What more shall we say? Scripture teaches that the Father is alone good (Mark 10:18), alone holy (Rev 15:4), “the only wise God” (Rom 16:27), “the blessed and only Sovereign” (1 Tim 6:15), “the only true God” (Jn 17:3). It says these things on account the the surpassing and incomparable greatness of God, for in contrast to all else which is good, and holy, and wise, and which possesses sovereignty, and divinity, it is as though He alone is such things, and that all else is as nothing in these things, in comparison to Him Who is incomparably greater than all. Not only does the Son declare that His Father is “greater than all” (Jn 10:29), and “greater than I” (Jn 14:28), but even declares Him to be incomparably greater than all; for He says to the Father in the Psalm “There is none to compare with You” Psalm 40:5 NASB. God then has no equal, and the Son is not equal to Him in these attributes, as He is greater than the Son in goodness, and holiness, and wisdom, and sovereignty, and divinity -not that the Son is not very great in all these things- but His Father is still greater, as being incomparably greater than all, even greater than His Son. For as the Son says “There is none to compare with You.” Psalm 40:5 NASB. And God testifies Himself, saying “To whom then will you liken Me, That I would be his equal?” says the Holy One.” Isaiah 40:25 NASB, and “To whom would you liken Me And make Me equal and compare Me, That we would be alike?” Isaiah 46:5 NASB.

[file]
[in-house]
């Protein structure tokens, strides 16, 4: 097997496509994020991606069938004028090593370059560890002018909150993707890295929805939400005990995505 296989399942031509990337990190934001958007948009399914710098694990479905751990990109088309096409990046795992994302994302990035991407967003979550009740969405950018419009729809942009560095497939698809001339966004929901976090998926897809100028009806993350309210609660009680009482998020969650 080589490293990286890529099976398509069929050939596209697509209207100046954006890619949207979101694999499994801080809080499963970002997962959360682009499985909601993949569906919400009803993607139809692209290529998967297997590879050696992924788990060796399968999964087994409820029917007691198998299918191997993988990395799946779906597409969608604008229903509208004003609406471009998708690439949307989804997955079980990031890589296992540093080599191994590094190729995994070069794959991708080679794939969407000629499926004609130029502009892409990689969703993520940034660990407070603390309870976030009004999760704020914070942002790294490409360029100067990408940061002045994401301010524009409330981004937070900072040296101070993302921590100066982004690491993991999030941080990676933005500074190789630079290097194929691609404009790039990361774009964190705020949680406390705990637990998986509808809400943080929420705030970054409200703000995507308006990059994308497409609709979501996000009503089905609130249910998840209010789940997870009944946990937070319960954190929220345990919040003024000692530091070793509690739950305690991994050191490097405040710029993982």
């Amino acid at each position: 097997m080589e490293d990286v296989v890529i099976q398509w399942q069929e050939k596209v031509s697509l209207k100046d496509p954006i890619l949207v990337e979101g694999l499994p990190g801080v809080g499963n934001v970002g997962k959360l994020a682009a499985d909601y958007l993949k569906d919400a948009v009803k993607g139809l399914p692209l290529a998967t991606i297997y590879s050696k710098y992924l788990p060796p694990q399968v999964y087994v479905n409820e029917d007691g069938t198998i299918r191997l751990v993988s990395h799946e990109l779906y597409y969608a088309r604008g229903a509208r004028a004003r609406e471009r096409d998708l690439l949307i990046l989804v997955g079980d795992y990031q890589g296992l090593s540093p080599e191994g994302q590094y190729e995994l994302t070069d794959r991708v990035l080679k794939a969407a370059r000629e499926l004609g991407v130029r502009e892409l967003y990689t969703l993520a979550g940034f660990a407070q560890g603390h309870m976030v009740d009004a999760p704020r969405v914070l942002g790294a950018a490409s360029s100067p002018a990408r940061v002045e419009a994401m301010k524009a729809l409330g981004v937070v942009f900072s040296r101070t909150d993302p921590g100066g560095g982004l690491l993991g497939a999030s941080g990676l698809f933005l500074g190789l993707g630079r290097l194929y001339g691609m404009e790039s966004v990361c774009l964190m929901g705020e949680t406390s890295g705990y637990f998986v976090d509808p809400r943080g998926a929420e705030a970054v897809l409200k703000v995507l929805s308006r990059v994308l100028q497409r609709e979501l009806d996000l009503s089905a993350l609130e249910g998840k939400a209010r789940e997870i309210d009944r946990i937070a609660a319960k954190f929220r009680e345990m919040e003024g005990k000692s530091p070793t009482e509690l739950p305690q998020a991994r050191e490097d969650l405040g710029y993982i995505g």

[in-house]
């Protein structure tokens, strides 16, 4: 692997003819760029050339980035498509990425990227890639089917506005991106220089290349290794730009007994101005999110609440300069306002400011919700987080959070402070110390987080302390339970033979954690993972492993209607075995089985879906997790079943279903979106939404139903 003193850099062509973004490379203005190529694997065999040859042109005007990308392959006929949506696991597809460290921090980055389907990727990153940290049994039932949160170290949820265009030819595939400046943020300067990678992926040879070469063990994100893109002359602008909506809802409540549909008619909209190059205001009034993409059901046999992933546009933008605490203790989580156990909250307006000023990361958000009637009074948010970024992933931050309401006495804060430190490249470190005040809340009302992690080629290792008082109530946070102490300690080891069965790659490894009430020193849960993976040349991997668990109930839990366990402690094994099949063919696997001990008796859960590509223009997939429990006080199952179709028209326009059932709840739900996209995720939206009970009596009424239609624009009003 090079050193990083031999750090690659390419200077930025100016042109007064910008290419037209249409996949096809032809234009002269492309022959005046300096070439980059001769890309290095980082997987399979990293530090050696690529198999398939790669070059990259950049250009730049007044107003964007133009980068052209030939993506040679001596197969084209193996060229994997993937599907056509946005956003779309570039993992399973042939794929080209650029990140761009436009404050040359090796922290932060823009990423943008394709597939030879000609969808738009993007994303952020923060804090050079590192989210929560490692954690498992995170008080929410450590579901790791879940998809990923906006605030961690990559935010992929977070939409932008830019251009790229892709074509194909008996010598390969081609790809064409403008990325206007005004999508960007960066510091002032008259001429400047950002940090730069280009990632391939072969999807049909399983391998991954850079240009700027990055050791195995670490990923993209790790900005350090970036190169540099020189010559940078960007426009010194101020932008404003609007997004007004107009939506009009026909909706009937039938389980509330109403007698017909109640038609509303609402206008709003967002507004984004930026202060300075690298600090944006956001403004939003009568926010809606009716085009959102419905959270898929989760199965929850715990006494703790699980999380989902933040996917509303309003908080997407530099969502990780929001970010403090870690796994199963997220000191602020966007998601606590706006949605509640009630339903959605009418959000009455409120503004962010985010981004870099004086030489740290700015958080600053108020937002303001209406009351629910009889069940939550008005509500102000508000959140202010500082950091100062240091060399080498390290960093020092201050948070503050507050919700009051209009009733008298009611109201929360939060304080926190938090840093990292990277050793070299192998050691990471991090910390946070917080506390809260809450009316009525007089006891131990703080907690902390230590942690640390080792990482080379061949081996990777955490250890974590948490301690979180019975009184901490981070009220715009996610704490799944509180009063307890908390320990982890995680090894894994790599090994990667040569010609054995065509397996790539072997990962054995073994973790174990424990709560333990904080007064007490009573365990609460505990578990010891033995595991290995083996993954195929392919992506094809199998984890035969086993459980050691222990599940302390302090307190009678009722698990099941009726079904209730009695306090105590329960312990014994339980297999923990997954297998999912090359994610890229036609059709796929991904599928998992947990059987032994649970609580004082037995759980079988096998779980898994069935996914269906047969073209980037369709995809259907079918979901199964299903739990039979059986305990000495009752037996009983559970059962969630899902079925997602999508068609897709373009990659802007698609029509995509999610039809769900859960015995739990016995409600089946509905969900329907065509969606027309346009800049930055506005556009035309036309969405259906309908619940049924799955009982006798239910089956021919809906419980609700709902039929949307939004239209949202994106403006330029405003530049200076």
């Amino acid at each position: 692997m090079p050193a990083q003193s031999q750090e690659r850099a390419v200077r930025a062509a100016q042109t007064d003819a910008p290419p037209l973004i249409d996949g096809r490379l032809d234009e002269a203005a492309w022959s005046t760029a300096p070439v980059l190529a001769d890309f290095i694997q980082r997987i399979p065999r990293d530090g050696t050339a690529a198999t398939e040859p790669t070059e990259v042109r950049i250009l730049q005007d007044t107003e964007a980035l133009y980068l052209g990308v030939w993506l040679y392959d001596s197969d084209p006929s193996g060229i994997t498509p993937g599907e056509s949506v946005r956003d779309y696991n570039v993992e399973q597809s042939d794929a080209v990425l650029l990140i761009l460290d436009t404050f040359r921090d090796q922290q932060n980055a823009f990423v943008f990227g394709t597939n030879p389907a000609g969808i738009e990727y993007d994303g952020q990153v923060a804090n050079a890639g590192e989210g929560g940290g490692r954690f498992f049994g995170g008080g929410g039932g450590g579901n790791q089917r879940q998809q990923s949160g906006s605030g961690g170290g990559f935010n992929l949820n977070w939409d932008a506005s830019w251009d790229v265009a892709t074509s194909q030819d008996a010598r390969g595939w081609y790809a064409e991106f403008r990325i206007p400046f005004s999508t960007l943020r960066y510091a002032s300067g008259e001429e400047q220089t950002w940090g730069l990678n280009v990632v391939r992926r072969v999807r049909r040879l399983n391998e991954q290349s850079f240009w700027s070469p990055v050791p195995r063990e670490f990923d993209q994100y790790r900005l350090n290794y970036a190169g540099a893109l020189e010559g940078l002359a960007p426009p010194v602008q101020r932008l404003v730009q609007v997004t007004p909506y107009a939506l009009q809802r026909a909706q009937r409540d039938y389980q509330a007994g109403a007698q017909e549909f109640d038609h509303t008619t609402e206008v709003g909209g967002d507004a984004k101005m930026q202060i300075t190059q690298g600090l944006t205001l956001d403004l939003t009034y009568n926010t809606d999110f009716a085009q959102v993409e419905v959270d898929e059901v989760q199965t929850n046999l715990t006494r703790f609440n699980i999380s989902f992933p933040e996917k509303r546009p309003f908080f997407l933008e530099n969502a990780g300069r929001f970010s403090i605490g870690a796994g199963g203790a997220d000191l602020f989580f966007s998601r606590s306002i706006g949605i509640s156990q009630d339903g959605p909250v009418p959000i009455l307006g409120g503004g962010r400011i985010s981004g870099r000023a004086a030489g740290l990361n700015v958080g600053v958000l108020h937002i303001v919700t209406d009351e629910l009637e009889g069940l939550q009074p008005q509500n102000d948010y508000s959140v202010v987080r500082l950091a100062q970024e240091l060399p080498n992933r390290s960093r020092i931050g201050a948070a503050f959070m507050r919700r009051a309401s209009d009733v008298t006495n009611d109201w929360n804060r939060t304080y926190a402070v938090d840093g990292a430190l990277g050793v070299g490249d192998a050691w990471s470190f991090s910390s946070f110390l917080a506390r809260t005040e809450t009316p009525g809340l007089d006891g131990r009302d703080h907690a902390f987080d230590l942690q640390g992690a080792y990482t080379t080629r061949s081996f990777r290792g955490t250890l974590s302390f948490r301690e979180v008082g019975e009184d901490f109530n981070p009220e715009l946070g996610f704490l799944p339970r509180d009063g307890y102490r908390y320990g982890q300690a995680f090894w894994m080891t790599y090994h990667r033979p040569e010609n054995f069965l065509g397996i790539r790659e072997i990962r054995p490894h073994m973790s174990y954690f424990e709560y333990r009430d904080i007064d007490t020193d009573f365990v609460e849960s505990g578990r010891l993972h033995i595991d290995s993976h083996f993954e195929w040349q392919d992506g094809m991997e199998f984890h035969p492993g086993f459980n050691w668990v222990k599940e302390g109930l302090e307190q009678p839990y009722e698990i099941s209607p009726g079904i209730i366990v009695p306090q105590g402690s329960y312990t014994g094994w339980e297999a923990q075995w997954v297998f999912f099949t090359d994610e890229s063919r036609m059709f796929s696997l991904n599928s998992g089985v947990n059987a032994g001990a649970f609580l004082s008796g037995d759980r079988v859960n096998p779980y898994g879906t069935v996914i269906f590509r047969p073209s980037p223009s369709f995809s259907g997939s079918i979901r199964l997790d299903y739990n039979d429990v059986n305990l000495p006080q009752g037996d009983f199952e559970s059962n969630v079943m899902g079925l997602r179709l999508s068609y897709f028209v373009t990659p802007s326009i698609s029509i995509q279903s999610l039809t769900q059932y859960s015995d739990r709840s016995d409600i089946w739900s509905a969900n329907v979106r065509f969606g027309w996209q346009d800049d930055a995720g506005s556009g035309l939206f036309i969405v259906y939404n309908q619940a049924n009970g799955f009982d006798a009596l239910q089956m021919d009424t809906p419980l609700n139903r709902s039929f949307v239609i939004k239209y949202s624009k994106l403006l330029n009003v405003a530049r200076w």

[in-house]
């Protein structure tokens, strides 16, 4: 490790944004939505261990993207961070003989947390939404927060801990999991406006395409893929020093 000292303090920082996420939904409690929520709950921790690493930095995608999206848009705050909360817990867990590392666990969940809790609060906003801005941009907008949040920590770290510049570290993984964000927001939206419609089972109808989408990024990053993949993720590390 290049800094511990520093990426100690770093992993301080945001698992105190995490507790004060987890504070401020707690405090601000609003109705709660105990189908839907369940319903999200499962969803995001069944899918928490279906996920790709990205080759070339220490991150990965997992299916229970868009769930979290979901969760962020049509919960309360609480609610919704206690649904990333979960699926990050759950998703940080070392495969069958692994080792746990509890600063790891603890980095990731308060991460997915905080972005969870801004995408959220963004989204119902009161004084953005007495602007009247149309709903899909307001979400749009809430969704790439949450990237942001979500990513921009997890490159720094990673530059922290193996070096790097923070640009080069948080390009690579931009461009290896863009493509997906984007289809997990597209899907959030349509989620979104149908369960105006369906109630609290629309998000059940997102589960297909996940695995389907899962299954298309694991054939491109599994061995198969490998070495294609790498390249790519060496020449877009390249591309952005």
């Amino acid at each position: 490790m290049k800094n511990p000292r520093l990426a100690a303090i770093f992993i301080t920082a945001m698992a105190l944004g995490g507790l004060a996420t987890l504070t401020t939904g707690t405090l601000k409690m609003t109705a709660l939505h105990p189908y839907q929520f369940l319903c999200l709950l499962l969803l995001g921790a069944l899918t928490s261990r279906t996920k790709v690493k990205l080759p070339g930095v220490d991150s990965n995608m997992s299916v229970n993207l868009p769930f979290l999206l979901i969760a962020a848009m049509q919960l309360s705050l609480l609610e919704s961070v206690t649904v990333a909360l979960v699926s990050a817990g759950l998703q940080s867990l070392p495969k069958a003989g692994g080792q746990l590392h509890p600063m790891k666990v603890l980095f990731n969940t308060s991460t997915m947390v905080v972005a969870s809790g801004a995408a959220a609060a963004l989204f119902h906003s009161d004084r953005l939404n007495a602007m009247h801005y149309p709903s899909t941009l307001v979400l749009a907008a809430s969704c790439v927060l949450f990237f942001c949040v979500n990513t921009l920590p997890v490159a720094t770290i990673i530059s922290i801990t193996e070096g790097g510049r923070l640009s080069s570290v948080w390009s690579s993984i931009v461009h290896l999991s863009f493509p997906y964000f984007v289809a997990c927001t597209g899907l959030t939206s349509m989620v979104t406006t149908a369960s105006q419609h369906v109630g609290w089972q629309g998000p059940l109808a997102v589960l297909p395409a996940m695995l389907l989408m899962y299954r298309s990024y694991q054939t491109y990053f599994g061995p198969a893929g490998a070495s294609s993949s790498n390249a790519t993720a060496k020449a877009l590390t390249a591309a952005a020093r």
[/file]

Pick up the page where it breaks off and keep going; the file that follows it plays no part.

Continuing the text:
Who then will make the Son equal with the Father, in contradiction to the words of both the Father and the Son, Who both testify to the truth that God has no equal, but is incomparably greater than all? Where is this teaching that there is another Who is identical to God and equal with Him in all respects and in all attributes, except that He is begotten while God the Father is unbegotten? Who can read these things and not recognize that rightly did Ulfilas characterize this a “devilish invention and doctrine of demons”, on account of how blasphemous these things are to God? For in supposing that they exalt the Son with this doctrine, really, they give the Son a false and empty honor (as no honor not founded in truth has any weight to it) and rather blaspheme the one the Lord Jesus Christ teaches us to call “the only true God”, by making Him Who is incomparably greater than all out to merely be one of two or three of a kind.